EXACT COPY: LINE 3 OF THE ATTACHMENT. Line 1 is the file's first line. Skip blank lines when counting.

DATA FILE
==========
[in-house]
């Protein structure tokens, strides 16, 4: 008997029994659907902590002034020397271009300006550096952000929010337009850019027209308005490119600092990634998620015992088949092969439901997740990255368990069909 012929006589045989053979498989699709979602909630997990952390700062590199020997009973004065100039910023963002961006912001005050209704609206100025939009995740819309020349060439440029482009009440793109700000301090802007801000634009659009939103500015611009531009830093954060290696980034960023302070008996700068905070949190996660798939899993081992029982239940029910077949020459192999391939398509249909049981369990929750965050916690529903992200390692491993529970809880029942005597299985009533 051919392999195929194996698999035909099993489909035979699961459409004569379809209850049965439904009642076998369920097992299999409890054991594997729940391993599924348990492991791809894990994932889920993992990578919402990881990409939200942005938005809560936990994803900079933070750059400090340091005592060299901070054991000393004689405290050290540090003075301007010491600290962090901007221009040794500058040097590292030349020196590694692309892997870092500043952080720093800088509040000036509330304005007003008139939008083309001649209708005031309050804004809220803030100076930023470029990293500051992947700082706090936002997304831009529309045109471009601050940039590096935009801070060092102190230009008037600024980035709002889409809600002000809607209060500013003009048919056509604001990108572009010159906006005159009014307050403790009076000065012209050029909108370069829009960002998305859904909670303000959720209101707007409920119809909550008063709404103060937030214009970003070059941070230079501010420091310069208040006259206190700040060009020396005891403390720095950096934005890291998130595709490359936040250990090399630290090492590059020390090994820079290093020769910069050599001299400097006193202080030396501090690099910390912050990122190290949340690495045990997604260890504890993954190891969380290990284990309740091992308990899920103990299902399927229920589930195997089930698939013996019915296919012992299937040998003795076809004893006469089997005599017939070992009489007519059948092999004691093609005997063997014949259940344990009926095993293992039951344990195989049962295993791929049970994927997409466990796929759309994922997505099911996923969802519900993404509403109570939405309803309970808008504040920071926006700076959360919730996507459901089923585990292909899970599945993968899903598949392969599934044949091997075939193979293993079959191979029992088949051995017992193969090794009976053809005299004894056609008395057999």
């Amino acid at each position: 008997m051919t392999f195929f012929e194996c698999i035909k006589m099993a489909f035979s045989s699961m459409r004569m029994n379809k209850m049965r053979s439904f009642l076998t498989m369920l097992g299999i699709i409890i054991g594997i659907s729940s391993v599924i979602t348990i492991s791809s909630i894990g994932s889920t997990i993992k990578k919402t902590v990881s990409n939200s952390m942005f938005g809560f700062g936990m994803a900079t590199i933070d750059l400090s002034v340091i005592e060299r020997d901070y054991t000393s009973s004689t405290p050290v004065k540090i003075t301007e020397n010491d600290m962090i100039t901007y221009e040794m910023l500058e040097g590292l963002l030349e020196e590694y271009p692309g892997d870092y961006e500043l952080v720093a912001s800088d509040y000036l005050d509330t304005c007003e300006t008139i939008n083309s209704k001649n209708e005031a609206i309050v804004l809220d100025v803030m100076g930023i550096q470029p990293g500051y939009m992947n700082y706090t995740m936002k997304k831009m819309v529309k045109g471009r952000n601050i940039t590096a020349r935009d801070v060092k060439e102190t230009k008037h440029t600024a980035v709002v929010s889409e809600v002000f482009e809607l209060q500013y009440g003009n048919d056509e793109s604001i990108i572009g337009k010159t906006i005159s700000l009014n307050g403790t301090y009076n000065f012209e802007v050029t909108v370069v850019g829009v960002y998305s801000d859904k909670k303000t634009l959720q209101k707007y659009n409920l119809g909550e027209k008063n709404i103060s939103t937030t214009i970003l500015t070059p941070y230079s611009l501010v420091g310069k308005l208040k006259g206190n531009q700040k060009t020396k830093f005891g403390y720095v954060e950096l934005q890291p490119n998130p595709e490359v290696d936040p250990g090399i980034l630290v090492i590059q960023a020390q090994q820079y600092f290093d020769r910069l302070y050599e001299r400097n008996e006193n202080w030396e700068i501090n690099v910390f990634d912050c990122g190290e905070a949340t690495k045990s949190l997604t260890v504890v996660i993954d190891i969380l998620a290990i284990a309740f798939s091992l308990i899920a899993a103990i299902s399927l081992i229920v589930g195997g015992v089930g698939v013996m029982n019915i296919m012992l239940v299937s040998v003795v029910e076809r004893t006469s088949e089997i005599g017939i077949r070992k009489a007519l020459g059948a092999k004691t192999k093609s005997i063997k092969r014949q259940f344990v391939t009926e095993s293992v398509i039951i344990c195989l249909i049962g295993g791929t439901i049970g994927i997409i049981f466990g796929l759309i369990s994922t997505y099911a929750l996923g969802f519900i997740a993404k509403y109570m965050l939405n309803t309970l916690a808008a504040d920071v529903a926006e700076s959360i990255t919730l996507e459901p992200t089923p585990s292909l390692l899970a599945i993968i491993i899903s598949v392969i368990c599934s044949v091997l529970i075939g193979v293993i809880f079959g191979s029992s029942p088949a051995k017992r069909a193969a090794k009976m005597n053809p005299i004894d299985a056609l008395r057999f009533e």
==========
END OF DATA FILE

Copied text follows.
């Amino acid at each position: 008997m051919t392999f195929f012929e194996c698999i035909k006589m099993a489909f035979s045989s699961m459409r004569m029994n379809k209850m049965r053979s439904f009642l076998t498989m369920l097992g299999i699709i409890i054991g594997i659907s729940s391993v599924i979602t348990i492991s791809s909630i894990g994932s889920t997990i993992k990578k919402t902590v990881s990409n939200s952390m942005f938005g809560f700062g936990m994803a900079t590199i933070d750059l400090s002034v340091i005592e060299r020997d901070y054991t000393s009973s004689t405290p050290v004065k540090i003075t301007e020397n010491d600290m962090i100039t901007y221009e040794m910023l500058e040097g590292l963002l030349e020196e590694y271009p692309g892997d870092y961006e500043l952080v720093a912001s800088d509040y000036l005050d509330t304005c007003e300006t008139i939008n083309s209704k001649n209708e005031a609206i309050v804004l809220d100025v803030m100076g930023i550096q470029p990293g500051y939009m992947n700082y706090t995740m936002k997304k831009m819309v529309k045109g471009r952000n601050i940039t590096a020349r935009d801070v060092k060439e102190t230009k008037h440029t600024a980035v709002v929010s889409e809600v002000f482009e809607l209060q500013y009440g003009n048919d056509e793109s604001i990108i572009g337009k010159t906006i005159s700000l009014n307050g403790t301090y009076n000065f012209e802007v050029t909108v370069v850019g829009v960002y998305s801000d859904k909670k303000t634009l959720q209101k707007y659009n409920l119809g909550e027209k008063n709404i103060s939103t937030t214009i970003l500015t070059p941070y230079s611009l501010v420091g310069k308005l208040k006259g206190n531009q700040k060009t020396k830093f005891g403390y720095v954060e950096l934005q890291p490119n998130p595709e490359v290696d936040p250990g090399i980034l630290v090492i590059q960023a020390q090994q820079y600092f290093d020769r910069l302070y050599e001299r400097n008996e006193n202080w030396e700068i501090n690099v910390f990634d912050c990122g190290e905070a949340t690495k045990s949190l997604t260890v504890v996660i993954d190891i969380l998620a290990i284990a309740f798939s091992l308990i899920a899993a103990i299902s399927l081992i229920v589930g195997g015992v089930g698939v013996m029982n019915i296919m012992l239940v299937s040998v003795v029910e076809r004893t006469s088949e089997i005599g017939i077949r070992k009489a007519l020459g059948a092999k004691t192999k093609s005997i063997k092969r014949q259940f344990v391939t009926e095993s293992v398509i039951i344990c195989l249909i049962g295993g791929t439901i049970g994927i997409i049981f466990g796929l759309i369990s994922t997505y099911a929750l996923g969802f519900i997740a993404k509403y109570m965050l939405n309803t309970l916690a808008a504040d920071v529903a926006e700076s959360i990255t919730l996507e459901p992200t089923p585990s292909l390692l899970a599945i993968i491993i899903s598949v392969i368990c599934s044949v091997l529970i075939g193979v293993i809880f079959g191979s029992s029942p088949a051995k017992r069909a193969a090794k009976m005597n053809p005299i004894d299985a056609l008395r057999f009533e």